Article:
My other, bigger concern has to do with the imposter syndrome I regularly experience, which leads me to believe that I’ve lost the ability to write. I realize the irony of expressing this fear in a blog post, but I worry specifically that I’ve lost the ability to write academically. A few weeks ago, while organizing the files in my Dropbox, I made a folder called “things I’ve written,” and I was pleasantly surprised by the number of written and oral contributions I’ve been able to make in the almost five years since I finished my doctorate–a short reflective essay published in¬†Collegial Exchange (a publication of the professional organization for women educators, Delta Kappa Gamma), two lectures given at meetings of the local creative writing group I belonged to in Virginia, a short story written for my current employer’s annual magazine. I’m proud of these, but not one of them was scholarly in nature. I did present at an academic conference last year, but even that paper was a humor-laced analysis of the character of Loki in the Marvel movies, skimpy on sources and not rigorous enough for publication in a journal.

So I’m nervous. I haven’t written anything truly scholarly since my dissertation. Perhaps I can comb through said dissertation for segments that I might be able to expand into a journal article, but the problem is that there’s no obvious connection to theology or faith in my dissertation. There’s kind of a sideways connection, which I mention in the introduction, but I’m not sure if it would make sense as an article outside the context of the full study.

Underneath this nervousness, though, I still have to admit I’m a little bit excited. This will give me an excuse to go back and read at least parts of my dissertation and see if I still think they’re good. I have a feeling that there’s something there that might work for this assignment. The ideas are vague and formless, but watching an idea take shape was always my favorite part of writing for school. I’m ready to get started.

long stories

I’ve been listening lately to Ann Bogel’s podcast¬†What Should I Read Next?. I have to admit that this show is not at the top of my to-listen list, and that’s because it stresses me out a little, for the simple reason that the question that Bogel says “plagues every reader”–what should I read next?–does not plague me. Setting aside my purely aspirational Want to Read list on Goodreads, I have a list of books that I already own and haven’t read yet, and it’s still quite long despite the fact that I’ve been systematically attacking it since fall 2018 (when I realized it was a problem). So the podcast just gives me a bunch of titles of books that I’ll probably never read. Nevertheless, I get some pleasure out of hearing people chat about books, even ones that I’ll never read, so I keep this podcast in my rotation. If you’ve listened to the show, you know that Bogel asks each guest to name three books they love, one book that didn’t work for them, and a book they’ve been reading recently. So naturally, I’ve been thinking about which books I would name if I were a guest. The first two of the three books I love are easy: Charles Dickens’¬†David Copperfield¬†and J.K. Rowling’s Harry Potter series (if she forced me to choose one, I’d go with¬†Prisoner of Azkaban, the one that really made me fall in love with the series). I’m still mulling over what I’d choose for my third book (it feels like a high-stakes decision), but in the meantime, I’ve been thinking about what makes me love a book.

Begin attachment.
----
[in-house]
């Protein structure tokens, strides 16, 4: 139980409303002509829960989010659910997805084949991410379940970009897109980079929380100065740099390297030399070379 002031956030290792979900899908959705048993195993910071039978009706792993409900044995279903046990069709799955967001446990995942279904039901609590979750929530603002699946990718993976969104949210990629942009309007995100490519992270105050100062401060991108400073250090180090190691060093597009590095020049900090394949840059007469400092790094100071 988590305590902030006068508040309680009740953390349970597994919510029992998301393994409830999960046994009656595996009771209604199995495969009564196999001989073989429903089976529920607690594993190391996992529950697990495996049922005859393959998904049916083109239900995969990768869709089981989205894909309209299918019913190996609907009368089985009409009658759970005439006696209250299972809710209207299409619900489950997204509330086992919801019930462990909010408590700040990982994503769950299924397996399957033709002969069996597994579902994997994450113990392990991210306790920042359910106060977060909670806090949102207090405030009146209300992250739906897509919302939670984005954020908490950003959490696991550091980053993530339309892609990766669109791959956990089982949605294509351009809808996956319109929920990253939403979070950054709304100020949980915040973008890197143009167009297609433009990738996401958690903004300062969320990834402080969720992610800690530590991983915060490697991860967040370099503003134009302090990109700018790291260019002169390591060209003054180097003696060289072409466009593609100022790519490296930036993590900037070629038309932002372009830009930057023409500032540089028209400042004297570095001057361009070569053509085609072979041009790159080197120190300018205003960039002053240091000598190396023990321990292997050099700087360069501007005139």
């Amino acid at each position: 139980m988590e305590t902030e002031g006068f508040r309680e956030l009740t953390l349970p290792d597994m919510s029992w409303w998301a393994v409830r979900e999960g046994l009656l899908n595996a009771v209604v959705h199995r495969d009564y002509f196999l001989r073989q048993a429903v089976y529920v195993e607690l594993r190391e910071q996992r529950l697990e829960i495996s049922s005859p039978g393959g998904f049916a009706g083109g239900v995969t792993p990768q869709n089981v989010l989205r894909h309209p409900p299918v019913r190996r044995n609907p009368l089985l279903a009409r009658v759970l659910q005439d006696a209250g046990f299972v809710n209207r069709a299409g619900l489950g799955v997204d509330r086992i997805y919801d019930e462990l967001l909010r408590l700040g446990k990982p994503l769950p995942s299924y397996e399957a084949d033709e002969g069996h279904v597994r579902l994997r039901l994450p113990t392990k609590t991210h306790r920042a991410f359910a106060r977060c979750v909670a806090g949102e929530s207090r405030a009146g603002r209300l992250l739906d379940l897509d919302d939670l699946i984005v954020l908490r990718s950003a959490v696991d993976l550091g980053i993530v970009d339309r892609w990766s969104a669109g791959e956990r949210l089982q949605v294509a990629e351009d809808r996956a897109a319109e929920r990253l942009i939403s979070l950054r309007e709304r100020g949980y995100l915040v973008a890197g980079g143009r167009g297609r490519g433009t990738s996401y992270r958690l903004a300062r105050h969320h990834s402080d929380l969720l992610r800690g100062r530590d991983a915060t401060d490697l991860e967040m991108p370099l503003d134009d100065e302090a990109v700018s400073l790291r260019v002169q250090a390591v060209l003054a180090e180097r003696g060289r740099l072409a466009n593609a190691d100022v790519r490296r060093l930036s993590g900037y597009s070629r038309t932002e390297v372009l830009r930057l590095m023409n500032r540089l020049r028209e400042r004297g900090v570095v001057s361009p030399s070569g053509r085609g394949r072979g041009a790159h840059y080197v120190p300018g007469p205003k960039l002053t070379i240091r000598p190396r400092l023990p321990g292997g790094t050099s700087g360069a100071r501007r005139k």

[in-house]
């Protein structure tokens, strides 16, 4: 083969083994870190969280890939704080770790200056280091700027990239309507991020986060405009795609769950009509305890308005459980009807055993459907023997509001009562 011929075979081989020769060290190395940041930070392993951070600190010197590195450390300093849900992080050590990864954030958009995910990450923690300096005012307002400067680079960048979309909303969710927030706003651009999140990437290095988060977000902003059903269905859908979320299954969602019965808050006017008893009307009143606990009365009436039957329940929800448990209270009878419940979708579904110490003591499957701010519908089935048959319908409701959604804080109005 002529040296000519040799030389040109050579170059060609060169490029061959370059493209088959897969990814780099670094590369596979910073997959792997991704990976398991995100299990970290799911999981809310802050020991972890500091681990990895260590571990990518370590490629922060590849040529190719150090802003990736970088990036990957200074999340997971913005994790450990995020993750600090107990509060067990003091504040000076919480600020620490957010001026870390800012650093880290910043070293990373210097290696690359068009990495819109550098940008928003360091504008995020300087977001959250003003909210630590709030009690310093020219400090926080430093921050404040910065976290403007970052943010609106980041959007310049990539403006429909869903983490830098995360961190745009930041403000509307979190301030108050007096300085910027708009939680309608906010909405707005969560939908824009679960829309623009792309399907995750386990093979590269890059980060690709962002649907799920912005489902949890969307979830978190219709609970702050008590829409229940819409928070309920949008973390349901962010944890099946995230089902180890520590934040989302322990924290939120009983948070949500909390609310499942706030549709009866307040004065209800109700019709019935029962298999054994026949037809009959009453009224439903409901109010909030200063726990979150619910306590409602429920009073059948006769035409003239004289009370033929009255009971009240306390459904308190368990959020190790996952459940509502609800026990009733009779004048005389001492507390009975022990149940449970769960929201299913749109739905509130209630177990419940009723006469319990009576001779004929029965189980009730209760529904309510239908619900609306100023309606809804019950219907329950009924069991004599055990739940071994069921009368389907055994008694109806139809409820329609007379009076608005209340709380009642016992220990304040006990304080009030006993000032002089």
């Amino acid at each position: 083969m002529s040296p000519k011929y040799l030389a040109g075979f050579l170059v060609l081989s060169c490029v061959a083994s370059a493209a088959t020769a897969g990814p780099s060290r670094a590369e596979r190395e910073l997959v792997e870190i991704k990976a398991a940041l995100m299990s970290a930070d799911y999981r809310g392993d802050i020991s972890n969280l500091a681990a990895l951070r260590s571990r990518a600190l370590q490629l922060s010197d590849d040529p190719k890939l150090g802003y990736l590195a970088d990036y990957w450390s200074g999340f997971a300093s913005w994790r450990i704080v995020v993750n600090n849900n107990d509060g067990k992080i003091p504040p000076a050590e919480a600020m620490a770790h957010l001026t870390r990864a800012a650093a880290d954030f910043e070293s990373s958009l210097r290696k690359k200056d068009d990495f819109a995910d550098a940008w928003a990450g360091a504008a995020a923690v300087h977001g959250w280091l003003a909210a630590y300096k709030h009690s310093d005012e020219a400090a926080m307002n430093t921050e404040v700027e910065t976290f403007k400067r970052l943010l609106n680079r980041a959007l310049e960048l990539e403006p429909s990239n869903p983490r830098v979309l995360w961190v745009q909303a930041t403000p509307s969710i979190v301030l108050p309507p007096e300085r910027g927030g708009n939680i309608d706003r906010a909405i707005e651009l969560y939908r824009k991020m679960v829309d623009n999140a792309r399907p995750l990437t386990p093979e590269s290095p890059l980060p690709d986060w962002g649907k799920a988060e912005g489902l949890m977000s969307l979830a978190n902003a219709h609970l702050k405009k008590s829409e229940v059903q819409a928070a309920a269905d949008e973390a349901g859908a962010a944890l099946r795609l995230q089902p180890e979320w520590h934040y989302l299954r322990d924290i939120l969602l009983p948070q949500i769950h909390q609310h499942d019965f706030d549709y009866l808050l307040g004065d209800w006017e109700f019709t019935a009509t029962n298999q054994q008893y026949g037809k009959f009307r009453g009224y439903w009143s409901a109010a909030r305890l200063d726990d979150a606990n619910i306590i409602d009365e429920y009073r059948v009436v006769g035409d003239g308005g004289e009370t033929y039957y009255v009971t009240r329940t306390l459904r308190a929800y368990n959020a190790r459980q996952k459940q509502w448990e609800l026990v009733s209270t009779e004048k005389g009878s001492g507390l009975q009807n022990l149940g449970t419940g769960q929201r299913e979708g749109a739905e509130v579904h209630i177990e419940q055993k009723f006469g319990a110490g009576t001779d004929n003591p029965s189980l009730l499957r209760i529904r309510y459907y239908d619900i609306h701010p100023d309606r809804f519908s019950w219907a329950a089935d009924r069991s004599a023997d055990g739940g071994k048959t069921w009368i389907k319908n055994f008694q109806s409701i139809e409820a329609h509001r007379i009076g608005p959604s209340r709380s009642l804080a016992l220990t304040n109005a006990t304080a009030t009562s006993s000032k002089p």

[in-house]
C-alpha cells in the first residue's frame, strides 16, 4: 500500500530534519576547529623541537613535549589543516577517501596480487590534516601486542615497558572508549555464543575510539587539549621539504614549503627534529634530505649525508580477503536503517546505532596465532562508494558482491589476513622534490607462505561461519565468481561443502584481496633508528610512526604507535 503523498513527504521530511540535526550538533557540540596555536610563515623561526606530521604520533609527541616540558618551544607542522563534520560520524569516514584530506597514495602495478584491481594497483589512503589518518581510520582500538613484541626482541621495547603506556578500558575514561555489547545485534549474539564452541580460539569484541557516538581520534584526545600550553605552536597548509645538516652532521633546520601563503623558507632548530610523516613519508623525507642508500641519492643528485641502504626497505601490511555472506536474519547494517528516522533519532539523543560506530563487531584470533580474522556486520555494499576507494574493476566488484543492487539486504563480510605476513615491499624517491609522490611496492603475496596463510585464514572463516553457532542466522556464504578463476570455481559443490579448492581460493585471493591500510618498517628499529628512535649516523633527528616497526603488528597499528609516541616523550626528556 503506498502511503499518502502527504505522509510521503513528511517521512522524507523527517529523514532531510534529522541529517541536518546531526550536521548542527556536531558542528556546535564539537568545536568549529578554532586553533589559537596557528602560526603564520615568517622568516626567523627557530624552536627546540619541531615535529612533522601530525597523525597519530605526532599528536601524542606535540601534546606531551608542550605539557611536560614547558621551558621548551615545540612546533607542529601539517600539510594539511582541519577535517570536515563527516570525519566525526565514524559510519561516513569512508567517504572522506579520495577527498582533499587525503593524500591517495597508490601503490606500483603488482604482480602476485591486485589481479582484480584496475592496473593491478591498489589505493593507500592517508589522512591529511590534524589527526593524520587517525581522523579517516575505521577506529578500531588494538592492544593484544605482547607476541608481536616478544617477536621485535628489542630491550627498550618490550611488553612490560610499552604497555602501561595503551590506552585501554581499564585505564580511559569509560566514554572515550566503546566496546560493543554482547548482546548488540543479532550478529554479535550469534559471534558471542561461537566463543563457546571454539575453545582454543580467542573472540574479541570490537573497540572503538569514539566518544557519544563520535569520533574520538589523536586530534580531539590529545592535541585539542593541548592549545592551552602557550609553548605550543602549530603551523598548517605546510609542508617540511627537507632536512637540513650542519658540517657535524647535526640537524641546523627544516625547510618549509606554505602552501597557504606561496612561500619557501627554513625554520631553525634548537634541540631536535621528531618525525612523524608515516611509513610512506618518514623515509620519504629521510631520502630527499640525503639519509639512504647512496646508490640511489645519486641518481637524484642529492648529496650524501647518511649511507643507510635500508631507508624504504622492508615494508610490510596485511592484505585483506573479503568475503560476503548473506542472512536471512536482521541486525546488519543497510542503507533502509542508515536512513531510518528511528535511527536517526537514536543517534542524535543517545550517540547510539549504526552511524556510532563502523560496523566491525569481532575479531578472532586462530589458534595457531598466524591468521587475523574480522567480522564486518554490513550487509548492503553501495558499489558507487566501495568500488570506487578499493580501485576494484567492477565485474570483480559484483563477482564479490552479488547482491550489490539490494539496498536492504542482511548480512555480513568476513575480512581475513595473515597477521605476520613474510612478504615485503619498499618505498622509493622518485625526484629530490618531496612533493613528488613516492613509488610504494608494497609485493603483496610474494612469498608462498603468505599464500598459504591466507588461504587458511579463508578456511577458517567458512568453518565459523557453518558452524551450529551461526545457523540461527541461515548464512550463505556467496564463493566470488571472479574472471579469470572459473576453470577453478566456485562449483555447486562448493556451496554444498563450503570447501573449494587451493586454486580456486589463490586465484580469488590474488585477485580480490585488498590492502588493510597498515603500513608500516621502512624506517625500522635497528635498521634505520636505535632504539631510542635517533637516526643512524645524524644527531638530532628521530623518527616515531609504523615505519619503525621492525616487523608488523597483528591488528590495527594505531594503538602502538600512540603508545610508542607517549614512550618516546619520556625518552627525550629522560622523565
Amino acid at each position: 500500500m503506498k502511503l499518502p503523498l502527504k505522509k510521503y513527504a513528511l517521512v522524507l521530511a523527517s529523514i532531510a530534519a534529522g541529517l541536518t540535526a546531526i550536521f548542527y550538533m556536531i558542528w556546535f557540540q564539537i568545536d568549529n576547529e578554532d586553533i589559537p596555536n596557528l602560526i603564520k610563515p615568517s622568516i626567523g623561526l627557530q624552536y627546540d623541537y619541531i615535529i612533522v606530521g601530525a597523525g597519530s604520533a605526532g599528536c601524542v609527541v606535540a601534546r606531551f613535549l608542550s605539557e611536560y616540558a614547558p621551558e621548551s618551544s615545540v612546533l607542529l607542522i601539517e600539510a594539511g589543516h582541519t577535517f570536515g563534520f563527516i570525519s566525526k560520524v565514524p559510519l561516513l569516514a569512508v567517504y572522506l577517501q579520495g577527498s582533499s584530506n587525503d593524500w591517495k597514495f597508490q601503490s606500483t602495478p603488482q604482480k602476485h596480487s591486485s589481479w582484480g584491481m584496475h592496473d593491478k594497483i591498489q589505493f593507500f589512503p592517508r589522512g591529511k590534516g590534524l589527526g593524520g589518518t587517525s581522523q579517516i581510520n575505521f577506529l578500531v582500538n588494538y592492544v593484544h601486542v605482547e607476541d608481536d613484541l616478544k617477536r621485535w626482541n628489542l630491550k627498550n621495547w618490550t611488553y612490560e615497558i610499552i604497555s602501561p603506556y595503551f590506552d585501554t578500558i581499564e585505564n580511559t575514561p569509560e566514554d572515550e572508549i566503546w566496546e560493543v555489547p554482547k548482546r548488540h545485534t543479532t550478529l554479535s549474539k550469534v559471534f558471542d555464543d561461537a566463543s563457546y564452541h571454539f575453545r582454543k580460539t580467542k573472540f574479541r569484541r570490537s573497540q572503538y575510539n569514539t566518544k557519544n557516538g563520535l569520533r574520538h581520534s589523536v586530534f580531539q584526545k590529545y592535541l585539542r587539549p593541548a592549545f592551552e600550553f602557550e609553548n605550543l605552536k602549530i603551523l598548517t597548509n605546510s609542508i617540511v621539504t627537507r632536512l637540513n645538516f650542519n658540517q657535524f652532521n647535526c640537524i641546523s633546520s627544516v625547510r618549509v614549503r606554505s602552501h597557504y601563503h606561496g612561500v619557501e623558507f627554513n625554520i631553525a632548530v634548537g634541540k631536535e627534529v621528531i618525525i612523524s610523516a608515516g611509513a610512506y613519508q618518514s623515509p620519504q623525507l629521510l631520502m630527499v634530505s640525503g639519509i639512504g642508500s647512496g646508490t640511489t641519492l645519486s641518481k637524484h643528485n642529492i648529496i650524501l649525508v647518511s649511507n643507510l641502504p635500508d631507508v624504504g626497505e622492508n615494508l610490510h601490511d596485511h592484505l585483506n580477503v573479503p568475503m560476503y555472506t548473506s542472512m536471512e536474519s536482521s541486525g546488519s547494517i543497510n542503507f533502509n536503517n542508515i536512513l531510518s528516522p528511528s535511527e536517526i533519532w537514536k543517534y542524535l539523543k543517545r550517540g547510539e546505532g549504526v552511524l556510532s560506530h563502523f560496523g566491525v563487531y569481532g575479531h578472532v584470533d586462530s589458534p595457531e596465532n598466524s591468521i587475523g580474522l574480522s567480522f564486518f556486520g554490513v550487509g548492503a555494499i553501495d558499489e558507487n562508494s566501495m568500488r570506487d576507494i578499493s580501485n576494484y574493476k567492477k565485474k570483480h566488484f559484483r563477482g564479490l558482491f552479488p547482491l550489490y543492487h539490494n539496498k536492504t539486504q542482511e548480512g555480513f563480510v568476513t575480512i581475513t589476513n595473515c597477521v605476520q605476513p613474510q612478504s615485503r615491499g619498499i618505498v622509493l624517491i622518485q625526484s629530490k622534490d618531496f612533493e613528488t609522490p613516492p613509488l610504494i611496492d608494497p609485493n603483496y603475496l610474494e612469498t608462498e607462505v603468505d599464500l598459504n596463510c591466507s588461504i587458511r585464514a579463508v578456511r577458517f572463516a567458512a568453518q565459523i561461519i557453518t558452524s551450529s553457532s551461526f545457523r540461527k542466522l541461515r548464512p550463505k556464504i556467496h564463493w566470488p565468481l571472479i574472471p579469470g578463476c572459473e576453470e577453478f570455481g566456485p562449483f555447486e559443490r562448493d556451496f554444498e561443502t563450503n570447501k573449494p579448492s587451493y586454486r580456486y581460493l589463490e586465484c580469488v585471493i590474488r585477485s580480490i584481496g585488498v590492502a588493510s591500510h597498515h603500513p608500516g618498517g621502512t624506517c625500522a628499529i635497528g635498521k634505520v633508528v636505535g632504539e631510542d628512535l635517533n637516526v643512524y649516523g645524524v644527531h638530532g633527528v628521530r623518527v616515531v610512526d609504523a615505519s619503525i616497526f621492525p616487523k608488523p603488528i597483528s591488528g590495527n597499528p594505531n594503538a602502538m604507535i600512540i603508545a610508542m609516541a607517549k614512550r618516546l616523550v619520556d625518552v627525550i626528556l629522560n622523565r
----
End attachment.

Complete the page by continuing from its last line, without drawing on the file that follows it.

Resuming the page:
I thought about this last night after I got out of the bathtub, where I had spent a relaxing half-hour reading one of my Christmas gifts from my sweet book-loving fiance:¬†The Well of Ascension, the second book in Brandon Sanderson’s Mistborn trilogy. I am now about halfway through the book, which means I’m about halfway through the series, and it just struck me last night how much I am enjoying these books (though I don’t know if I’d use the word “love” yet. For the books, I mean. I love my fiance.). I realized that I am looking forward to long periods of time when I can sit down and read¬†The Well of Ascension, that I can picture the setting vividly even when I’m not reading, and that I really care what happens to the characters. I know part of the reason why I’m just now getting into the story is that there were too many blow-by-blow (literally) action sequences in the first book–and I understand why this might be necessary for the first book of a fantasy series that involves a specific, unique type of magic. But I really don’t care who punched whom and when. This second book is much more about relationships, political intrigue, and human psychology. But I think another reason why I’m so into this book is that it’s long.

Well, not just long. Quantity does not supersede quality for me. But I’ve realized that I love books (and movies and TV series) that have extensive world-building, deep character development, and layered plots–and on top of all this, a sense that the story-world has been lived in, not just made up on the fly. And in order for all that to work, a writer needs space–hence, length. Most of my favorite stories–stories you’ve seen me write about on this blog–have these qualities:¬†Downton Abbey¬†(with its hour-long, commercial-free episodes), the Godfather films (a major time commitment I embark on only about once every other year), the novels of Charles Dickens (it’s no accident that one of Dickens’ shortest novels,¬†Hard Times, is probably my least favorite). [I have written on this blog about Dickens’ “teeming world,” crowded with memorable people.] One of the greatest compliments I can give a story is that I’ve spent so much time inside it that I feel like the characters are my family. That’s why I cried so much when Sibyl died in season three of¬†Downton Abbey, why the birthday party scene at the end of¬†The Godfather Part 2¬†blows my mind every time I watch it, and why I’ve written fan fiction about the Weasleys going about their mundane lives after the defeat of Voldemort. However flawed they are, I want to be part of those families. I don’t know if Sanderson’s ad hoc family of thieves and kings will make it into my top tier of favorites, but their admission to that circle currently looks promising.